February 20, 2011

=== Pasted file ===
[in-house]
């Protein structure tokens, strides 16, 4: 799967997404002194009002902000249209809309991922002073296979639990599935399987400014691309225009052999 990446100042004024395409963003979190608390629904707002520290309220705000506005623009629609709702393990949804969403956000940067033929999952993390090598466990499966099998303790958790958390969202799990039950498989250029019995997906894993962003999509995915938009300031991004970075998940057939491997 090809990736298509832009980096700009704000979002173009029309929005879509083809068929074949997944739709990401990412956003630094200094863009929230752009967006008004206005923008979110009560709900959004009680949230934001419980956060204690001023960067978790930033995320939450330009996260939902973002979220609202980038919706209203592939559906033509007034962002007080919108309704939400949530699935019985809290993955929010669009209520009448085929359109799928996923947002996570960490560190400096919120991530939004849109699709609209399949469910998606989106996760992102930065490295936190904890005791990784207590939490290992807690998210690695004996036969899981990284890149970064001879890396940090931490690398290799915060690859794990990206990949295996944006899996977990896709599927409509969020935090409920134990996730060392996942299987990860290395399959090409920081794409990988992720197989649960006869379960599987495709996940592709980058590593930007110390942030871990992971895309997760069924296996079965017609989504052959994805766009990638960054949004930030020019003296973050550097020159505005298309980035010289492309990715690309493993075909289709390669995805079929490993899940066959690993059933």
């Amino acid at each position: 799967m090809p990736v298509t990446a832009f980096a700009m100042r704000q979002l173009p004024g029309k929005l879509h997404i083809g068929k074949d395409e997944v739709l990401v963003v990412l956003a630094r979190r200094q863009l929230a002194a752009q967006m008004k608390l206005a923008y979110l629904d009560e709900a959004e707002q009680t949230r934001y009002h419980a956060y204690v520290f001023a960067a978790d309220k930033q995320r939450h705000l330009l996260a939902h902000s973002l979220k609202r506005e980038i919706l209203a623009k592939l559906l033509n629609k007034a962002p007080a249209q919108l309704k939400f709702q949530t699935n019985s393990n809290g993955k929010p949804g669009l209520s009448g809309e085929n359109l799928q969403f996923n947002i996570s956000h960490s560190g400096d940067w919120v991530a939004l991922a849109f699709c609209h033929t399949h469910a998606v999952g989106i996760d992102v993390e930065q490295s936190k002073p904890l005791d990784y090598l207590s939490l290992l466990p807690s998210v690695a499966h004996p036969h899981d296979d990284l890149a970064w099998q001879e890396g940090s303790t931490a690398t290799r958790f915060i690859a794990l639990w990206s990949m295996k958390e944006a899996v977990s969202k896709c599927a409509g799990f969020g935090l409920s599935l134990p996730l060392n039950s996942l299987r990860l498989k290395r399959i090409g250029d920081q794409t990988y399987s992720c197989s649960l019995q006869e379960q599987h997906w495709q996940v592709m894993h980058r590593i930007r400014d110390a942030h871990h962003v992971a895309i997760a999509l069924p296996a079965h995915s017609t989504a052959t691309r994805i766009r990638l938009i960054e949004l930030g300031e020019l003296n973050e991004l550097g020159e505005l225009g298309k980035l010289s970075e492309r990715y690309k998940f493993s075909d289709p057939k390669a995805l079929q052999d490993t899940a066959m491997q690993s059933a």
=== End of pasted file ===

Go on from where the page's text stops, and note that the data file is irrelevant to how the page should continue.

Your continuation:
Garland, David, Peculiar Institution: America's Death Penalty in an Age of Abolition (Cambridge, Massachusetts, & London, England Belknap/Harvard U. Press, 2010) ("The aim of this book is not to challenge the legitimacy of American capital punishment or to show the death penalty being botched, unfairly imposed, or unjustly administered. Rather, it is to describe and explain the peculiar institution of American capital punishment in all its complex, controversial detail and to explore it relation to the society that sustains it." Id. at 7. "Capital punishment must make sense in the culture in which it operates. It has to be made intelligible, legitimate, and, if possible, compelling. This task is accomplished through narrative. . . . " Id. at 60. "In the abundant discourse that surrounds today's death penalty, five basic metaphors supply the institution with its dominant meanings. These are the metaphors of rules, of war, of order and balance, of healing, and of the people's will. Each of these metaphors is challenged by critics who propose counternarratives with which to frame the practice. But taken together, these five frameworks structure much of what gets said about the institution in the mainstream media and the political process. If capital punishment is a public text, these are the narratives that give that text its standard meanings." Id. at 61. "If capital punishment's early-modern mode was shaped by the overriding state purpose of maintaining rule, and its modern mode by the rationalized state purpose of governing crime, the late-modern mode is shaped not by any grand state purpose but by the partisan interests of political actors and their constituents. The day-to-day uses of the American death penalty are grounded in the microphysics of local politics--of group relations and status competition, professional rivalry--rather than being connected to the great ends of state. Petty functions have replaced grand ones, private uses have largely replaced pubic ones. In late-modern America, capital punishment has ceased to be an instrument of state rue or penal purpose and has become, instead, a resource for political exchange and cultural consumption. Id. at 311-312.).